In fact all the various psychoses are portrayed for their potential humour and the extremeness of the asylum residents' conditions are somehow subdued, presumably by medication, to enable them to work together. The `clients' backgrounds are sketchily drawn and we are not allowed to dwell for too long on how damaged so many people become by the behaviour of others towards them. An offensive pyromaniac (David Wenham) tells us how he tortured cats and in a rare serious moment, suicidally depressed Ruth (Pamela Rabe; Sirens) is seen toying with slashing her wrists (we are told the difference between the cry for help and the sure-fire method), but the film swiftly diverts our attention. The central issue of the opera regarding double standards by men towards women's fidelity is touched upon, but not developed satisfyingly, with the examination of Lewis' own relationship and his attraction to the talented member of his cast, Julie, a recovering junkie. Meanwhile Lewis' parasitic `mate', Nick (Aden Young), his ill-advised inspiration as a director, is seen to be a pretentious buffoon with half-baked theories such as `the crucial key is to find out what sort of animal the actor is', and unsuccessfully tries to make a cuckold of him.
This production is graced by the talents of two rising Hollywood stars both from Muriel's Wedding: Rachel Griffiths (Hilary and Jackie) as Lewis' girlfriend Lucy; and a reincarnated slender siren Toni Collette as Julie (who played the plump maiden Harriet Smith in the 1996 version of Jane Austen's `Emma', as well as the more dramatically challenging role of the younger Lilian in `Lilian's Story'). Her singing voice is also a revelation when she saves the show from complete collapse with her rendition of `Stand By Me', and covers the closing credits with Neil Finn's `Don't Dream It's Over'. Jacki Weaver (Picnic at Hanging Rock & Caddie) as Cherry, who has an unwelcome crush on Lewis, crosses the line from bubbly blonde to be so scarily aggressive that one wonders if she ever succeeded with her apparent nymphomania, and she also provides the vocals for some of the film's songs. Ellery Ryan's efficient cinematography can currently be seen on the small screen in the UK in the entertaining Australian adult soap `The Secret Life of Us'.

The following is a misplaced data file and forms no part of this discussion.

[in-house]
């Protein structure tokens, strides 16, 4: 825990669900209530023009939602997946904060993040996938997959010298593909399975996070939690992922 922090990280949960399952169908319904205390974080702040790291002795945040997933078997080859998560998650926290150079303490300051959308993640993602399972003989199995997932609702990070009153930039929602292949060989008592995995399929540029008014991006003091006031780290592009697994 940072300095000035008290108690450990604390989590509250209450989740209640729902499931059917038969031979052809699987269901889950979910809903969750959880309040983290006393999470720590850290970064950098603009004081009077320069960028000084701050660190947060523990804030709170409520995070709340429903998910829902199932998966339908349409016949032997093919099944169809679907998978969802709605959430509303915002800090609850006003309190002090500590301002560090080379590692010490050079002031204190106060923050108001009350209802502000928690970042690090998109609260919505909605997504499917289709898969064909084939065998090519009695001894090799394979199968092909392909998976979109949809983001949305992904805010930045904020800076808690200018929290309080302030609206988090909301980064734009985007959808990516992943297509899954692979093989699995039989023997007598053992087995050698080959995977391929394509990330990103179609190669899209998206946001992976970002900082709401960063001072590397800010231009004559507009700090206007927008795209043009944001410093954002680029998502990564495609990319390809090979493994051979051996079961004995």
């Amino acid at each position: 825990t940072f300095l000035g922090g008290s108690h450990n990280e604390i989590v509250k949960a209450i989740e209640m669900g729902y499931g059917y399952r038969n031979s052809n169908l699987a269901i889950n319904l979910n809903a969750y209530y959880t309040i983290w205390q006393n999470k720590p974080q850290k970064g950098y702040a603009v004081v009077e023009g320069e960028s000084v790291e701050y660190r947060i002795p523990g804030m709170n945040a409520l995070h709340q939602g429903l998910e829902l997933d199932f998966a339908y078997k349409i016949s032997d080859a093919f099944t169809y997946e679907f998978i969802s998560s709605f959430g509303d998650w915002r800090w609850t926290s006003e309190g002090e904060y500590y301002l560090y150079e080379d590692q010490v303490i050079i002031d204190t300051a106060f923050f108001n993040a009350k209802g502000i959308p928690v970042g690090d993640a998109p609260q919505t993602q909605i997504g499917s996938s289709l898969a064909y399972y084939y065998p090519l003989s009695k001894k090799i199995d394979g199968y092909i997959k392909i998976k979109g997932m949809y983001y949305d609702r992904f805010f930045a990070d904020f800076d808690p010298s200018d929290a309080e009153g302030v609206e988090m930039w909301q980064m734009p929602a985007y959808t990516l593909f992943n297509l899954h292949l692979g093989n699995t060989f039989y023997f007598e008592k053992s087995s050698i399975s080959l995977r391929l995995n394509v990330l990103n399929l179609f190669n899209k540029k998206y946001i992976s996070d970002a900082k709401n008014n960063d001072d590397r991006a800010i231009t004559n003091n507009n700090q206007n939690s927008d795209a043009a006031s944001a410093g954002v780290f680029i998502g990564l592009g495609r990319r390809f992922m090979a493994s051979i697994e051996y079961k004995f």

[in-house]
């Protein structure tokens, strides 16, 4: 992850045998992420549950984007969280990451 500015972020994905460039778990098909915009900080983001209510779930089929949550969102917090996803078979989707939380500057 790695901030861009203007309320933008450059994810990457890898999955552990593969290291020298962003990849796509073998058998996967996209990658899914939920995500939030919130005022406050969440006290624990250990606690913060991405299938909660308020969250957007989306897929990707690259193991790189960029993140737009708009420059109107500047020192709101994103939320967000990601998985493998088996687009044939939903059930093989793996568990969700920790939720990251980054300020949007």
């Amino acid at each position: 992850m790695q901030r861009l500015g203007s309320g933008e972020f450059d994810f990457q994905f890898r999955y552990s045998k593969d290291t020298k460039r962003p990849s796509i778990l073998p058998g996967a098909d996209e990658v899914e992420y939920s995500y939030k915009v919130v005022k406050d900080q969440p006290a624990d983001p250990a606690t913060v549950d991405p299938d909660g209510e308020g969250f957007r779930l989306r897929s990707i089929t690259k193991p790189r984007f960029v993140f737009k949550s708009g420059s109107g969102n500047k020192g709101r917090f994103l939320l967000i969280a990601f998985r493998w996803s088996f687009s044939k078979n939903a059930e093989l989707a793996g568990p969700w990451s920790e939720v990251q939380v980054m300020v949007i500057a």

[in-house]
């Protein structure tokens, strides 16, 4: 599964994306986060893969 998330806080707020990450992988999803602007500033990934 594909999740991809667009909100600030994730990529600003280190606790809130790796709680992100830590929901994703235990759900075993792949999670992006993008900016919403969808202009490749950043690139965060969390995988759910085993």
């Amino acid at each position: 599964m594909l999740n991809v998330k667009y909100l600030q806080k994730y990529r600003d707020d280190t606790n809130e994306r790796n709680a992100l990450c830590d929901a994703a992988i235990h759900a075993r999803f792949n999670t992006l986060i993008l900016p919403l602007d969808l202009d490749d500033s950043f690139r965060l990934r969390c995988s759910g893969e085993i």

Despite any reservations there might be about the suitability of the subject matter for comedy the actors eventually infuse their characters with some warmth and optimism. I found myself laughing almost inspite of myself due to the quality of the performances and some stagy comic moments that were plain silly and at times ridiculously over the top but still involuntarily forced me to smile. For instance, as things on the stage go increasingly wrong Roy and Lewis are electrocuted, Cherry is hoisted on a hook and flies over the audience's heads like some grotesque banshee, whilst Zac (Colin Hay), the off-the-wall musical accompanist, is abruptly halted in his obsessive desire to play Wagner's `Ride of the Valkyries' on an accordion, when he falls through a trap door. Some members of the cast from `Babe' also seem to have inadvertently wandered onto the wrong set, as piglets surreally crop up in various scenes. Even the disturbing comment on the automatic heavy sedation of a struggling patient (in this case the hapless Lewis mistaken for the escaped pyromaniac) is given a comic turn. Other reviewers have suggested that Louis Nowra's original stage play was more spontaneous and uproariously funny but this version, for which he wrote the screenplay, still worked for me. Balance in life is always needed and in our intolerant world where the ephemeral nature of life was brought harshly home to us all with last week's atrocities in the USA, this was a welcome tonic.
If you are able to ignore the implausibility of it all, and to see a group of socially challenged individuals overcoming some of their problems to step out of themselves, if only for a brief moment on the stage, then you may still find your spirit uplifted and enjoy this as I did.
I obtained a VHS (PAL) copy from The Video Shift as this is no longer available from the ScreenSound Shop.